By NBF News
Click for Full Image Size

Foremost Nollywood filmmaker, Tarila Obrebai Thompson has paid his dues in Nollywood. As a leading act in the nation's motion picture industry, the Bayelsa State born artiste has directed several hit movies in Nollywood, among which are Love Without Language, Back Stab, Power of Love and Against All Odds.

After a long break from the industry that gave him fame and fortune, the action movies director is back, but this time with a scintillating documentary for his State government. In a chat with Daily Sun, Thompson spoke elaborately on his whereabouts, romance with Bayelsa State, the documentary, its premiere, President Goodluck's grant, the state of the industry and many more.

Have abandoned Nollywood for Government works in Bayelsa State?

No, not really, but as a filmmaker my job also entails docu-films otherwise known as documentaries. I would say I have not abandoned Nollywood. I am still very much in the industry. I decided to take on other challenges, which I have not explored. I like to get involved in areas that are not popular and Nollywood was becoming stagnant for my liking and I was looking for something more engaging, which the industry didn't provide at that time for me as a sound and professional filmmaker.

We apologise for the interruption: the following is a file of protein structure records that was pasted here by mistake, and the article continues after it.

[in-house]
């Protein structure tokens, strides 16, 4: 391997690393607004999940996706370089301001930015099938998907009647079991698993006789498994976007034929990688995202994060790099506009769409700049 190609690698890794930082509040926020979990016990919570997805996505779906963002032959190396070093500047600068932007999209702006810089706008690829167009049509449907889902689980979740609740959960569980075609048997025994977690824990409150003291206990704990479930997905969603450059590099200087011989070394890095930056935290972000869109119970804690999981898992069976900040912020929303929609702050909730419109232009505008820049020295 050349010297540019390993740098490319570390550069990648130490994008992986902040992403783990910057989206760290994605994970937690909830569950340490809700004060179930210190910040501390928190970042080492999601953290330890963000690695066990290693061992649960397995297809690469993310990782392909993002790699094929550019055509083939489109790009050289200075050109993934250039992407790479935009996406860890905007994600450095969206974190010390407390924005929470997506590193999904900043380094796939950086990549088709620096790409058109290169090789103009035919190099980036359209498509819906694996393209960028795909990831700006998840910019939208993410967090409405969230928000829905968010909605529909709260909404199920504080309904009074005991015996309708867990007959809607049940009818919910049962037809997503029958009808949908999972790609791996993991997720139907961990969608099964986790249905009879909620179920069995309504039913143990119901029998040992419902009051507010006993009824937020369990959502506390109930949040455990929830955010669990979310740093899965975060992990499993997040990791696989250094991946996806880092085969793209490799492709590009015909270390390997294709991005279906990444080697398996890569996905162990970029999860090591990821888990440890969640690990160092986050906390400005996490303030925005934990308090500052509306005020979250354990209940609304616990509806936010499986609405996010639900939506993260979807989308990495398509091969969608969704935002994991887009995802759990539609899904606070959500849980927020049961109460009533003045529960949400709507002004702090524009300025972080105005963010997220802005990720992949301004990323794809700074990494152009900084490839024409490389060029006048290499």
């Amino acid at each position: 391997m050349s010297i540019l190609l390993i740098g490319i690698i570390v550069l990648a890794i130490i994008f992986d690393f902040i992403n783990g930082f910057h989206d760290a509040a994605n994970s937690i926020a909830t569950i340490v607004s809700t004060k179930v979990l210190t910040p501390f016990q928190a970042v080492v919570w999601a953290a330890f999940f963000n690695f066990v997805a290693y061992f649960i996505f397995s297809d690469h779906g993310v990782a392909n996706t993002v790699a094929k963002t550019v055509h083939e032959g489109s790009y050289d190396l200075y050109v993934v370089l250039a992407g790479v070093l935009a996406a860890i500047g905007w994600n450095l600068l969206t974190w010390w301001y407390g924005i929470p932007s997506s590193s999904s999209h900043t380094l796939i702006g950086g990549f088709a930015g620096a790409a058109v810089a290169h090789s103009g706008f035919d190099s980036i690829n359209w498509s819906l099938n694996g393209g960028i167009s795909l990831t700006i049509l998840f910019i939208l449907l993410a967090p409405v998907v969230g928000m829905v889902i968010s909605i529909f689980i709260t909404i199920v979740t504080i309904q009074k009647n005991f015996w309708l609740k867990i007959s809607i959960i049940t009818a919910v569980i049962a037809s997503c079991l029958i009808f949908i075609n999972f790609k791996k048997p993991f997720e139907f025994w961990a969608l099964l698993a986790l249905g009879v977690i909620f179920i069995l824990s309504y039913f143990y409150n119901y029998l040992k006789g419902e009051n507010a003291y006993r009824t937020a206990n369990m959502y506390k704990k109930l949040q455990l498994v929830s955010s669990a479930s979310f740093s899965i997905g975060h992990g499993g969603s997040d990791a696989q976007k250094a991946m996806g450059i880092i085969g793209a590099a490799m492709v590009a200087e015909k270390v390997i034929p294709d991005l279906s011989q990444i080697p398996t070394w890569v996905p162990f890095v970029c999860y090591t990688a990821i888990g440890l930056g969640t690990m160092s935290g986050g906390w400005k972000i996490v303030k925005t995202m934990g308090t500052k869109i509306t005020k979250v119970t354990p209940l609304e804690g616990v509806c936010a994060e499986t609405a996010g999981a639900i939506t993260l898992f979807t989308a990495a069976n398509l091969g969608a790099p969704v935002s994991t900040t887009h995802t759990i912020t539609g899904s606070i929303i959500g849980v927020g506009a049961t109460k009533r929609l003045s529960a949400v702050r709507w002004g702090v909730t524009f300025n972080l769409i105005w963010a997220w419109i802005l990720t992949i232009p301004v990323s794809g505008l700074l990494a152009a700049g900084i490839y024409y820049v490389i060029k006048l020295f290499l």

Recent trips abroad?
Most of my trips abroad were just for the refreshment of my knowledge in filmmaking. I wanted to expose myself to other areas of moviemaking and get accustomed to developmental issues like the appreciation of movie premieres and cinema cultures that we are now witnessing in Nollywood. I had workshop trainings on script writing, drama and directing during these trips. I also mixed and interacted with various filmmakers over there. I am not interested in reeling out my credentials; I want my works to speak for me as a professional filmmaker with vast experience.

Let us go back to your background again
I have been in Nollywood since its inception. As a producer most of my titles are household names in the market within and outside our shores. I stopped making films about five years ago in order to delve into other challenging areas. My first movie was Love Without Language, featuring Sandra Achums among others. The other one, Back Stab, was an action movie. This was at a time many people were doing Igbo language movies and epics but I decided to take a big risk by shooting an action film. Some marketers advised us that it won't be well received but the movie went on to become a blockbuster.

Shooting the recent documentary on Bayelsa State?
It took me about six months to shoot the documentary as well as the post-production. I went with a comprehensive crew of professionals on the documentary project. We didn't just want to make use of models. We wanted real pictures of what was happening in Bayelsa State. All these were independent of the Governor's influence. We just delivered the finished product to him. Permit me to say here that the Governor is very amiable and down to earth contrary to public perception of people of such esteemed offices. All the works on the documentary are real life pictures. It is a one hour documentary but we broke it into two parts of 30 minutes each so as to make it more appealing and engaging.